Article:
Chemistry and Insecticidal Activity of Essential Oils against Trogoderma granarium Larvae

Document Type : Original Article


1 Department of Pesticide Chemistry and Technology, Faculty of Agriculture, Alexandria University, 21545 El-Shatby, Alexandria, Egypt

2 Department of Medicinal and Aromatic Plants Research, National Research Center, Dokki, Giza12311, Egypt

3 Department of pesticide chemistry and technology , faculty of agriculture , alexandria university

4 Plant Protection Research Institute, Agricultural Research Center, Sabahia, Alexandria, Egypt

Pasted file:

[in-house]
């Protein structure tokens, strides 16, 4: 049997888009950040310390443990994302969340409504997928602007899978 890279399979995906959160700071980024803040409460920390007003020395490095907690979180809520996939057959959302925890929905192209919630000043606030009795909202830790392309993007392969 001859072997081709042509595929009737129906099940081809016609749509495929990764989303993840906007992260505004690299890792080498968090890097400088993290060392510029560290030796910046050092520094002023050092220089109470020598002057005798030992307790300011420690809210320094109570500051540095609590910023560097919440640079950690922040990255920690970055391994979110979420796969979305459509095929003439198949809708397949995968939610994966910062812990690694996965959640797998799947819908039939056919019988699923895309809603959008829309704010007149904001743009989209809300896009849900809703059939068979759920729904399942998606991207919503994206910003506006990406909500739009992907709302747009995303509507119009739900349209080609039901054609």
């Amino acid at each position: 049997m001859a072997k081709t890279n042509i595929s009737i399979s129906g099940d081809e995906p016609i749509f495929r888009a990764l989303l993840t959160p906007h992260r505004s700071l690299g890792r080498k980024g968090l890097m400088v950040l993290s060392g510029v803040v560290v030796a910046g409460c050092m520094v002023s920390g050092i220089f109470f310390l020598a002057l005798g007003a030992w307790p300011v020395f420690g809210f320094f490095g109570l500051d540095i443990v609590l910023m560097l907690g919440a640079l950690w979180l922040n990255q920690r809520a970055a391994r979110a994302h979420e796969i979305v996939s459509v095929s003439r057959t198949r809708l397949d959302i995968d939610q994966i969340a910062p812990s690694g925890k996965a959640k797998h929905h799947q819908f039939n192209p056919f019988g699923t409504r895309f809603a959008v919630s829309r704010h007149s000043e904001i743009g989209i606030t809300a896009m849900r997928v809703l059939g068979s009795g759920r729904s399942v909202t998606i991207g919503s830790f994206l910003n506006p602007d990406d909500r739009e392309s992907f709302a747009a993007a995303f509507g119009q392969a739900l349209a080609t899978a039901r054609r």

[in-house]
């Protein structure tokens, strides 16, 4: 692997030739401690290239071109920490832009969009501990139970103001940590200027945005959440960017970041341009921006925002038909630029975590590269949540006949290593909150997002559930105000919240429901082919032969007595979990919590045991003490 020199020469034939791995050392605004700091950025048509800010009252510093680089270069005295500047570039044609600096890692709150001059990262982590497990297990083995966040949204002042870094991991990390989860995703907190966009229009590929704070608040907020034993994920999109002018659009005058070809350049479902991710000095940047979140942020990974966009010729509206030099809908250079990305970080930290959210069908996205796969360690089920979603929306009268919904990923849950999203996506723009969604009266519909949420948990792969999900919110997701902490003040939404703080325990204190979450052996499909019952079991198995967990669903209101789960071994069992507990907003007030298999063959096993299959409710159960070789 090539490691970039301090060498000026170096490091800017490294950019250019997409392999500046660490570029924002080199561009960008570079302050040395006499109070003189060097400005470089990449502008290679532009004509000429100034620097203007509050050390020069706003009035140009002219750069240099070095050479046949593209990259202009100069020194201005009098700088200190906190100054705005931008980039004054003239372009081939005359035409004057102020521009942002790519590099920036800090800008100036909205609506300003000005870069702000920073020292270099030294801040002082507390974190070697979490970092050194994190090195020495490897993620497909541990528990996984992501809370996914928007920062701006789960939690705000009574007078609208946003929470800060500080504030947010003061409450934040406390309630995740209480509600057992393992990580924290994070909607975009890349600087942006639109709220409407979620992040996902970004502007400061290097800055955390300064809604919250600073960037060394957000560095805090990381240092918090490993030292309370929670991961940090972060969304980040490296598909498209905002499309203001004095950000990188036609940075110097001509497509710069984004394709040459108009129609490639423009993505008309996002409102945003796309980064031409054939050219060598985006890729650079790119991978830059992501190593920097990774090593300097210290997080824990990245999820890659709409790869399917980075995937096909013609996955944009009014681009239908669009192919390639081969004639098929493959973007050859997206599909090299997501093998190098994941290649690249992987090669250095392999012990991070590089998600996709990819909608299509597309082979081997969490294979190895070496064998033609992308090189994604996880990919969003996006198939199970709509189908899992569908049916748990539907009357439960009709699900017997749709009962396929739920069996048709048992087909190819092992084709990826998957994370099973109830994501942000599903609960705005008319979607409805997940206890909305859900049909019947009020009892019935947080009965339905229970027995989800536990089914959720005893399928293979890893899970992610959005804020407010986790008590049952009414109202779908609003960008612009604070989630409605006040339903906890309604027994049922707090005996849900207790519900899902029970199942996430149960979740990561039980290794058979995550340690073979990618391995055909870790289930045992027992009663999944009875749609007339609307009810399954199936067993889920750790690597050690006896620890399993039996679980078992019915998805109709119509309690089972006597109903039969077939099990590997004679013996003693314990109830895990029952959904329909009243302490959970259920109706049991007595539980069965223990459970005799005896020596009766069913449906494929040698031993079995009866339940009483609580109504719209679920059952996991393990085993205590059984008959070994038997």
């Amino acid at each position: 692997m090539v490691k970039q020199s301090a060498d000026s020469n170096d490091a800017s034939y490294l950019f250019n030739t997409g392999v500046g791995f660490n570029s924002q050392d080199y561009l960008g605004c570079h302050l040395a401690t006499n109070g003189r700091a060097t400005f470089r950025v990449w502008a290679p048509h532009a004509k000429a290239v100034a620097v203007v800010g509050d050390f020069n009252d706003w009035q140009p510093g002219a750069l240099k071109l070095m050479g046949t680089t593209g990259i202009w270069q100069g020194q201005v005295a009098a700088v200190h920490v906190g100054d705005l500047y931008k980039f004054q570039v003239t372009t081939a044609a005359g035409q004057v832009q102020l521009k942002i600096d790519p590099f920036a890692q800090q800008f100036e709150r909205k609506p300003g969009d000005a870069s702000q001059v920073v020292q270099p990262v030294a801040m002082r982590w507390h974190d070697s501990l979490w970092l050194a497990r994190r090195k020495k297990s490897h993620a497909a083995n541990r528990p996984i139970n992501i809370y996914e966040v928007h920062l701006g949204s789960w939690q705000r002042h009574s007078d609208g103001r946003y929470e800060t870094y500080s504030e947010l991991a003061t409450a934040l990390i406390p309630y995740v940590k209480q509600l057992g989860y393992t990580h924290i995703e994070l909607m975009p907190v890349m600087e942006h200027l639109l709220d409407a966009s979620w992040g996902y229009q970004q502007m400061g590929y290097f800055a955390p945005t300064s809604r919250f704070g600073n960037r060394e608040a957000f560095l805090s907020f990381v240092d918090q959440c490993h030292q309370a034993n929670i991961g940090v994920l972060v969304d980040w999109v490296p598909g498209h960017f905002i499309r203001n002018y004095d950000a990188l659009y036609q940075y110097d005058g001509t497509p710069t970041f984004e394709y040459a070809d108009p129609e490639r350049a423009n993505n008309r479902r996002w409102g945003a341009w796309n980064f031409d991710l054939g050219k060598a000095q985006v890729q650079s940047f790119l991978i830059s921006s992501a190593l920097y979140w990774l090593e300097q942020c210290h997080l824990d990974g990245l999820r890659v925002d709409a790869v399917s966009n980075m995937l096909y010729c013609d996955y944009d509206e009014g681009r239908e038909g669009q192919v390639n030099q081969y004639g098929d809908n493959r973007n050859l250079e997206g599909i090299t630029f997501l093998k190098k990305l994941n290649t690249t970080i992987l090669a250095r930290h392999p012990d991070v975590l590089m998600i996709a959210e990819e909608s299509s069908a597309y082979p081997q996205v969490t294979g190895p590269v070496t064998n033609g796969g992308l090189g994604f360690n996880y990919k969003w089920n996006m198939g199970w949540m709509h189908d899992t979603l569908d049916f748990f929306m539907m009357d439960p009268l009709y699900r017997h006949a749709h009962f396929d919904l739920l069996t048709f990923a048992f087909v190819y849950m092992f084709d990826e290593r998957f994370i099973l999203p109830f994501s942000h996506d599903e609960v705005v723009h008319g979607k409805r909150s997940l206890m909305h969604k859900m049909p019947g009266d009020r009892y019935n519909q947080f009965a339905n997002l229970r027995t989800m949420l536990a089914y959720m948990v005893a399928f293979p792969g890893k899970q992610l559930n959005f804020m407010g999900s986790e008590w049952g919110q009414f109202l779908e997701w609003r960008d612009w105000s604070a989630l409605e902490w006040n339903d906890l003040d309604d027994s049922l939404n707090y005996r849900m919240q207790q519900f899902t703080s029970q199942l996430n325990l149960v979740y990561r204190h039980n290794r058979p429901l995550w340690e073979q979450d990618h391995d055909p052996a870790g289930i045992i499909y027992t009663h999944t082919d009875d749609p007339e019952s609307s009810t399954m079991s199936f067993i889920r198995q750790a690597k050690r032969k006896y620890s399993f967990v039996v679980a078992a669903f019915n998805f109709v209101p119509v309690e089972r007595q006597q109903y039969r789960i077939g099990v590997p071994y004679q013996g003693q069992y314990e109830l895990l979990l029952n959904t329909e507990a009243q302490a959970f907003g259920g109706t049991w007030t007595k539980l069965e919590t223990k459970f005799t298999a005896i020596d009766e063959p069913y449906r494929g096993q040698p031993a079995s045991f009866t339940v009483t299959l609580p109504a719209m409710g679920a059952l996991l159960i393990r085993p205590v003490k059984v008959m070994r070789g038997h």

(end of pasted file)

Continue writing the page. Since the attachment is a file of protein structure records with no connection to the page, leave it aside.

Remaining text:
The essential oils from five plants, Mentha spicata, Ocimum basilicum, Cymbopogon schoenanthus, Juniperus phonicea and Matricaria chamomilla were obtained by hydrodistillation and their chemical composition was identified based on spectral analysis of chromatography/mass spectrometry (GC/MS). The insecticidal potential of oils against the larvae of Trogoderma granarium was tested using contact and fumigant toxicity bioassays. Based on GC/MS analysis, the main compounds of essential oils were carvone (66.17 %) in M. spicata, methyl cinnamate (44.28 %) in O.basilicum, piperitone (63.35%) in C. schoenanthus, α-pinene (44.57 %) in J. phoniceaand bisabolol oxide A (56.71 %) in M. chamomilla. It was also clear that the essential oils are rich with monoterpenes, either oxygenated or non-oxygenated ones except the essential oil of M. chamomilla which contains a high concentration of oxygenated sesquiterpenes. The oil of M. spicata displayed the highest fumigant toxicity against T. granarium as, it induced 71.67 and 91.67% larval mortality at 50 and 100 µl/l, respectively, while the essential oil of J. phonicea revealed a weakest toxicity. Among the five tested oils, M. spicata (LC50 = 0.07 mg/cm2), O. basilicum (LC50 = 0.08 mg/cm2) and C. shoenanthus (LC50 = 0.09 mg/cm2) essential oils showed a remarkable contact toxicity against T. granarium. The values of LC50 it is almost half of deltamethrin (0.04 mg/cm2), as one of the recommended insecticides to control stored insect pests. The essential oils of M. chamomilla and J. phonicea displayed moderate and weak contact toxicity, respectively. It was obvious that the essential oils were more active as contact toxicants than as fumigant toxicants. Therefore, M. spicata, O. basilicumand C. shoenanthus essential oils could be implemented in T. granarium management programs.


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